My mom’s garden is surrounded by a 12 foot fence. The door swings open and latches shut. She wages a constant battle against the deer and voles that try to graze and tunnel through her most prized beds. She drives her car out over the lawn, pulls up close to the garden and blasts the radio on high, listening to A Prairie Home Companion or Diana Krall as she works. As the sun sets, she comes up the hill, smiling, exhausted, bearing baskets of greens, covered in dirt. I change the music to Cesaria Evora and we all pitch in, setting the table and lighting candles. We eat at 9 PM.
Of all her crops, I always loved sorrel, which grew wild as a weed just inside the garden gate. Its leaves were cheek-sucking tart and stung the back of your teeth with their sour twang, but I’d wrap them around sweet golden cherry tomatoes that exploded in my mouth. My mom baked sorel tart; the greens floating in a cloud of cream, red onion and eggs, surrounded by a flaky, golden crust.
Last weekend was rainy and cold and beyond lovely. I walked out to the garden as the grey evening skies began to drizzle. I felt rich as I filled baskets with leaves of kale (a soft, bluish green with iridescent purple stalks, curling slightly at the edges), bright, glossy swiss chard (its rainbow stalks impossibly jewel-like), mint (growing in tall, bushy stalks saturated with scent), and lettuce (huge, crazy heads, exploding from the earth in green tinged with deep red). That night we ate pasta carbonara and a salad of peppery baby arugula and drank cool cans of summer beer.
Back home in Boston, in my newly painted kitchen, I examined my loot and went straight to my recipe bibles: Food52, Splendid Table, and Smitten Kitchen. When I say I love planning meals, I mean it:
I love writing grocery lists, planning the timing, and figuring out which cloves of garlic to chop, press and slice. Here’s what I decided on:
Zucchini spirals with mint and garlic. Mostly because I wanted to use my spiralizer, but also an intriguing combination. The mint and zuchinni spirals are briefly tossed in garlicky butter before serving. If you don’t have a spiralizer or a mandoline, a vegetable peeler should do it.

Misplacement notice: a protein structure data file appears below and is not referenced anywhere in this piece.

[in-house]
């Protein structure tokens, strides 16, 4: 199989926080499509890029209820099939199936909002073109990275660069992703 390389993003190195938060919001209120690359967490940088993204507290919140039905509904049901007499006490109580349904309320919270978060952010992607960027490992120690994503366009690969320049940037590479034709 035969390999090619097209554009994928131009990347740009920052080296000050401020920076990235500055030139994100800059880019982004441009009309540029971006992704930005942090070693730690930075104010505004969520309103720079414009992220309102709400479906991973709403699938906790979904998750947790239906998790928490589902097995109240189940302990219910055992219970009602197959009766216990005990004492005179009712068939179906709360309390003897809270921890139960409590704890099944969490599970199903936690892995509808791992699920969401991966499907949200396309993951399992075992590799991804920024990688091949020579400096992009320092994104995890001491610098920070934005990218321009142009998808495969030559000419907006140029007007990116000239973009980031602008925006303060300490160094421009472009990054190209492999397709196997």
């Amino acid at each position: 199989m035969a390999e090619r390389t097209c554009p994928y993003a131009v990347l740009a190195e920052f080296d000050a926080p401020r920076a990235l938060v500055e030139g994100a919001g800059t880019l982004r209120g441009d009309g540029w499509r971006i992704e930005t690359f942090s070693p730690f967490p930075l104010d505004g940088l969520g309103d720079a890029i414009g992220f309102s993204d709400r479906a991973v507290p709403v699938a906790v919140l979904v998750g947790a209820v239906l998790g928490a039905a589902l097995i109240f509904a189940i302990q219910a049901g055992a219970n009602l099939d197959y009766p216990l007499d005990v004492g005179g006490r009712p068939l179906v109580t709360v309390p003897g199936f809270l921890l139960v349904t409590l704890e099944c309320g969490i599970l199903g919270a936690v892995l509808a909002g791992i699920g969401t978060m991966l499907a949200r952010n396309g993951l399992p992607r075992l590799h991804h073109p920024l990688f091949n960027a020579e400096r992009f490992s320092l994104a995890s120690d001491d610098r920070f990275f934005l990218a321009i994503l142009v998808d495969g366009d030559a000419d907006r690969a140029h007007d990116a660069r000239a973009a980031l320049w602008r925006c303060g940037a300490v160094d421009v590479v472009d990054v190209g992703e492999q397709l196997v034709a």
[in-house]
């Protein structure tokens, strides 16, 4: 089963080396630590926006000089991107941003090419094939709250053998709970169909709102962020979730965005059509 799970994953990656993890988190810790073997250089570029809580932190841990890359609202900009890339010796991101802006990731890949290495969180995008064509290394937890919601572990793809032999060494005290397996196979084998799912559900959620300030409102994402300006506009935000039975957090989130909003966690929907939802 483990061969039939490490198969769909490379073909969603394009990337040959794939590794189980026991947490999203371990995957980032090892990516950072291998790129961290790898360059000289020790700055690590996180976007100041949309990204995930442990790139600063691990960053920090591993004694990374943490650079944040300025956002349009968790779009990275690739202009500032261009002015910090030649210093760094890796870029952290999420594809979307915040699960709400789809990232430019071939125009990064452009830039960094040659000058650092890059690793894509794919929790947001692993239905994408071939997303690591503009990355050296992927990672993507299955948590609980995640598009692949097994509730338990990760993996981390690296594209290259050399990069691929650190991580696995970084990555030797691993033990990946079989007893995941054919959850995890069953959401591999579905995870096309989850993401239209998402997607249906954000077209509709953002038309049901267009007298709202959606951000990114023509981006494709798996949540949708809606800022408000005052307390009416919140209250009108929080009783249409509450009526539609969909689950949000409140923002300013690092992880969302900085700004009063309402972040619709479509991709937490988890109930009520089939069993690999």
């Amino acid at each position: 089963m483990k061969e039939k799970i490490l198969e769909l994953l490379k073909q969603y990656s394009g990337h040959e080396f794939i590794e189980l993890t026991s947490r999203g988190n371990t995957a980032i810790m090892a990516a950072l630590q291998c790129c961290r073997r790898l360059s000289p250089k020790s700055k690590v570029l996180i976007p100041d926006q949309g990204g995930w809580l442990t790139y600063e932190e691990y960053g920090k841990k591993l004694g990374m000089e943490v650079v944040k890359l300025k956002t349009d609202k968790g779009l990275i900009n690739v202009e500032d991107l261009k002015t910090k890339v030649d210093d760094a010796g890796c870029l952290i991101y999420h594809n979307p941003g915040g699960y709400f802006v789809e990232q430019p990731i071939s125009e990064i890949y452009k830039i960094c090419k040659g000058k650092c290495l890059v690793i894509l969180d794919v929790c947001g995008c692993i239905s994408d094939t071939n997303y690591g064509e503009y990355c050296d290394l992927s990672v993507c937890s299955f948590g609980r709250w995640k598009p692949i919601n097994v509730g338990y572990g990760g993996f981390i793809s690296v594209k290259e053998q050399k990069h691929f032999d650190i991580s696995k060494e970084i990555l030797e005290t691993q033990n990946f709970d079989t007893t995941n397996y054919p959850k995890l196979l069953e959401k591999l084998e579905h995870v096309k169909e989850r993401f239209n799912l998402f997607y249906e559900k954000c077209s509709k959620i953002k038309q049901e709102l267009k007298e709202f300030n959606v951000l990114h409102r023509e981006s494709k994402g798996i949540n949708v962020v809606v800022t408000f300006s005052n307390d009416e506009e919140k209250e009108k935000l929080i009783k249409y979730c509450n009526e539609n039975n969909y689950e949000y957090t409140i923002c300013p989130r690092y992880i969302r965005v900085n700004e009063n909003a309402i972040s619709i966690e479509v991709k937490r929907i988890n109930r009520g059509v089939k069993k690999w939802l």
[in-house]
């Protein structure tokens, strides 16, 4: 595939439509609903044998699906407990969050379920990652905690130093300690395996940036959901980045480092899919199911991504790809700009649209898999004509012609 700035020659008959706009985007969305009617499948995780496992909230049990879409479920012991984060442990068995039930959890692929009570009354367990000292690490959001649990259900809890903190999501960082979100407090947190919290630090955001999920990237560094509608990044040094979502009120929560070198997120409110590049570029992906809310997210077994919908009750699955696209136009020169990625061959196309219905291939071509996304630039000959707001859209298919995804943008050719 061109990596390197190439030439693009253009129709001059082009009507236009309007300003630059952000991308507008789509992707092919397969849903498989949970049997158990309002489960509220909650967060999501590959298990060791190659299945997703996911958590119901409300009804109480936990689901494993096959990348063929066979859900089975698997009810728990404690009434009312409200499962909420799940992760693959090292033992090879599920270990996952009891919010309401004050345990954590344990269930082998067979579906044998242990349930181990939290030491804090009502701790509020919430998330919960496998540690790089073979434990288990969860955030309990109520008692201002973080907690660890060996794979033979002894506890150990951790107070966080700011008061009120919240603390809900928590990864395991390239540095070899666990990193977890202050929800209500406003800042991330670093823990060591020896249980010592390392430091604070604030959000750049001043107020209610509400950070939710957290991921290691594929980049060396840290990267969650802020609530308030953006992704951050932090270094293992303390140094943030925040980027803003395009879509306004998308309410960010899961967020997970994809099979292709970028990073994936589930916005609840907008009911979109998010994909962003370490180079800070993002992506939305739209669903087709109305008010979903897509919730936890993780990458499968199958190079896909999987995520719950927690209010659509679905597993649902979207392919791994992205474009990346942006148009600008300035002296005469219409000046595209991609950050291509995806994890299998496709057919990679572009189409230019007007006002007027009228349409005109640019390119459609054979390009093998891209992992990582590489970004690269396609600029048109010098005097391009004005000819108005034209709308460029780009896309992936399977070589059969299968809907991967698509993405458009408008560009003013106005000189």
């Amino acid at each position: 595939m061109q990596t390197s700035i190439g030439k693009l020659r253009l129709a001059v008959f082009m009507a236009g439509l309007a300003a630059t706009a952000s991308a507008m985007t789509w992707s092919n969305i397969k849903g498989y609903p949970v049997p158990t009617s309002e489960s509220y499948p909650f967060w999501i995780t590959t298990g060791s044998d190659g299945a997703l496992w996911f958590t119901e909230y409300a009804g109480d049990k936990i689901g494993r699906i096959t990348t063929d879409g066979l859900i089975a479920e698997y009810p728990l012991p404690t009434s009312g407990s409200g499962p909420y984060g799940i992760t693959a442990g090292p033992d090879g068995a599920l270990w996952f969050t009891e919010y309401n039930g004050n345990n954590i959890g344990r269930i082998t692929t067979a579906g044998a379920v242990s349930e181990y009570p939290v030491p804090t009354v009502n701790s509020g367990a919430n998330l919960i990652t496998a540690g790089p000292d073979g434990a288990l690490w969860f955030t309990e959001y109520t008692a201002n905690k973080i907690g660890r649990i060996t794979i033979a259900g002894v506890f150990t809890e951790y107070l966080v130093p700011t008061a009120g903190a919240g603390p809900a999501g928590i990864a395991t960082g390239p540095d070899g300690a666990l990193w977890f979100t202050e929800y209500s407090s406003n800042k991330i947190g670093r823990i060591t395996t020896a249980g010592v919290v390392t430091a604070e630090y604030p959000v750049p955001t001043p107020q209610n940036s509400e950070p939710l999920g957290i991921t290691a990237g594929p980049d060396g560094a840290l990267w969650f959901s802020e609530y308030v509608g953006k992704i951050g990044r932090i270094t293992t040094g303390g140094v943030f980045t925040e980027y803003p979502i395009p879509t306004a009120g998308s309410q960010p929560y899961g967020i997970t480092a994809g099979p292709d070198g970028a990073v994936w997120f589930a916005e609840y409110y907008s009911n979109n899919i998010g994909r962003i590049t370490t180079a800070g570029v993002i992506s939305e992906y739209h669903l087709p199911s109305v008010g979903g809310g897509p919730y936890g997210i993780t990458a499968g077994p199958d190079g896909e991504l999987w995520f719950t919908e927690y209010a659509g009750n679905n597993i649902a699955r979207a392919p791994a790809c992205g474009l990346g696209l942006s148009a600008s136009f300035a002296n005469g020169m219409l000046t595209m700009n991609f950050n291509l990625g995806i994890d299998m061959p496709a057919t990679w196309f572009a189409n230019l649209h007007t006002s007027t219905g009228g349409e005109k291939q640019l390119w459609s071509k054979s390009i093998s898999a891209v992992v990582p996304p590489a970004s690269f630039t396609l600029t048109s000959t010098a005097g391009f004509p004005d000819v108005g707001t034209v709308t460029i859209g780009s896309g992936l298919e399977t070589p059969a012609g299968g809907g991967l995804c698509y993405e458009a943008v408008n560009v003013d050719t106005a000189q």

Kale Salad from Genius Recipes (a cookbook so beautiful and informative, I read it cover to cover like a novel). The salad has roasted butternut squash, the sharpest cheddar, and toasted almonds. I thought maybe this would taste too wintry, as butternut squash reminds me of cold November air and falling asleep by the fireplace. But against the peppery, light flavor of the Kale, the squash is the perfect burst of caramelized flavor.
Shredded Swiss chard salad with breadcrumbs and parmesan from Food 52: Make your own crumbs from your favorite loaf, toss in garlic, and add to thinly shredded chard. Shower with parmesan and lemony vinaigrette. Not a lot of room for error.
Chard pancakes, or farçous, from Dorie Greenspan (via the Splendid table). An excellent excuse to eat fried greens, these pancakes are loaded with chives, parsley and chard. When I make them again, I’ll go even heavier on the greens! These are deliciously satisfying, and could bring the most adamant vegetable-hater into the light.
For dessert, Cherries with vanilla ice cream. What else do you need in life, really?
Northern Spy Kale Salad (from Food52)
- 1/2 C cubed kabocha, butternut, or other winter squash
- Olive oil
- Salt & pepper
- 1 bunch kale (about 2 1/2 cups)
- 1/4 C almonds, chopped roughly
- 1/4 C crumbled or finely chopped sharp cheddar (I like the good stuff–the sharpest possible)
- Fresh juice of 1 lemon
- Pecorino, for shaving (optional)
- Heat oven to 425° F. Toss squash cubes in just enough olive oil to coat, and season liberally with salt and pepper. Spread on a baking sheet. Roast in the oven until tender and caramelized, about 40 minutes, tossing with a spatula every 10-15 minutes. Toast the almonds on a baking sheet in the same oven until they start to smell nutty, tossing once, about 10 minutes. Let cool.
- In a large mixing bowl, toss the kale with the almonds, cheddar and squash. Season to taste with lemon juice and olive oil (about 1 tablespoon lemon juice and 2 tablespoons olive oil–really just to taste). Season to taste with salt and pepper.
- Divide salad between two plates or shallow bowls. Garnish with shaved pecorino cheese, if desired, and serve.